The real highlight of the show was the middle of the set, wherein Abel calmed the crowd by whispering “don’t worry, Imma play all dat old shit” before launching off into the best of his mixtapes. The screens flickered off, leaving Abel standing starkly against a darkened set. On cue, the smoke of four hundred Dutchmaster blunts billowed into the air, eventually coalescing into a cumulonimbus cloud of bad decisions but good times. It. Was. Bitchin. After six or so Trilogy**** joints delivered to satisfaction with apropos deviations and instrument solos, Abel finished off Kiss Land’s concert-ready tunes, dropped a relatively mild encore, and that was that.
It remained evident that through the show that Kiss Land‘s production lacked the clarity of vision that defined Trilogy. Still, seeing the visual aesthetic intended to accompany the album at least put it in context, of which it had none prior to us seeing the show. Combined with Abel’s sexcellent performance of all the tracks, new and old, it made for a memorable experience.
Moist Graffiti Rating
Venue: Bayou Music Cavern. Too many damn people, but Abel kept it skintimate: 88.616
Audience: Houston’s thug element and K.T./me; also some eight-year old kids (sex ed. I guess?): 88.65
Songs: Homage to Trilogy while hitting almost all of Kiss Land. Improvisations were delightful: 93.78
Visuals: The thoroughly realized vacation to Neo-Tokyo’s
Red Light District was intriguing and unexpected: 94.31
Part II: Alt+J and the Virtue of Suppressing Violent Urges
Thursday arrived quickly and Schnitz, K.Targaryen, and myself were back on the scene to bear witness to Alt+J’s peculiar brand of Euclidian Indie Pop. After taking the scenic route back the Bayou Music Center*****, we were immediately thrust into a sea of sweaty, flip-flop clod frat dudes and their insecure girlfriends, all of whom were wearing jorts and those goddamn Native American-but-really-from-Anthropologie-headbands. Complicating our attempts at establishing a beachhead in the crowd was a chance encounter with Katniss T.’s arch-nemesis, who suddenly stumbled out of the brush like a wasted Pokemon. I watched on in disbelief as they exchanged frenemy hugs with all the enthusiasm of two glaciers colliding. I attempted to make small talk, but my vocal chords were choked with angst and $9 Zeigenbock.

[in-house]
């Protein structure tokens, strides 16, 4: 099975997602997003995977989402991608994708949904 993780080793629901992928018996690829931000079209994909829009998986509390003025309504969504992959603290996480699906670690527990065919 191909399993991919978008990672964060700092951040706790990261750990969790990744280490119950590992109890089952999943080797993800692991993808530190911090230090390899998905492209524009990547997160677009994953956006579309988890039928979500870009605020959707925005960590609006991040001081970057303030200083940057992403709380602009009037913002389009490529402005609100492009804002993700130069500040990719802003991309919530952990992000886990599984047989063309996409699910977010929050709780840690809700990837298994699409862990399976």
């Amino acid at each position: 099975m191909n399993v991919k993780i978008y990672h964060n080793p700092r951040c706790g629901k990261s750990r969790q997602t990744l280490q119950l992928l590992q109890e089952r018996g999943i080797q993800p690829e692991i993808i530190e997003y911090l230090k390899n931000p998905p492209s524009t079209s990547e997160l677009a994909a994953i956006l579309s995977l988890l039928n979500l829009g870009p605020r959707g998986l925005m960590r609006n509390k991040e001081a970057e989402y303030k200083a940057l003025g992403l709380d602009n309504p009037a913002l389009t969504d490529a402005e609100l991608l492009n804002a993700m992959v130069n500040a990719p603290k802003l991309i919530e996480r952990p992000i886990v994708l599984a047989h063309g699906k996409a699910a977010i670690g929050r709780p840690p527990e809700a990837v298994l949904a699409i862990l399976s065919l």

Taking a deep breath and a gulp of hooch, I closed my eyes and gathered my qi. It was going to be a long night. Opener Lord Huron was on the stage at that point, peddling some indie-folk best described as the middle of the middle of the road. It sounded as if some malevolent chemist had taken a paste of ground Mumford and Sons and Kings of Leon, mixed them with a tincture of Crosby, Still, and Nash, and cooked the resulting pop folk slag down to a desert-colored rock in one of those stupid, wide-brimmed “AYO IM SO RUGGED” hats. The auto-correct on Schnitzel B.’s phone inadvertently summed up the affair when he handed it to me to pass a note over the din of the show. It read: “Mumford and Sins?”****** The question mark was underlined. Twice.
We regrouped between sets and soon enough ▲ took the stage. Unfortunately, it was at this point our group found itself ensconced squarely between the Charybdis and Scylla of concert goers. To one side of us was a randy band of overly confident girls whose drunken swagger was incompatible with their size, causing them to fall into us at random in meaty avalanches. Worse still, in front of us was a dreaded Groping Couple, whose hedonistic displays of affection threatened to reverse my sexual polarity at any moment. To add insult to injury, the Gropee therein randomly thrust her arms into the air throughout the show, undulating like a dranked out genie and blocking our view. But lo, our hearts were iron and our resolve unwavering.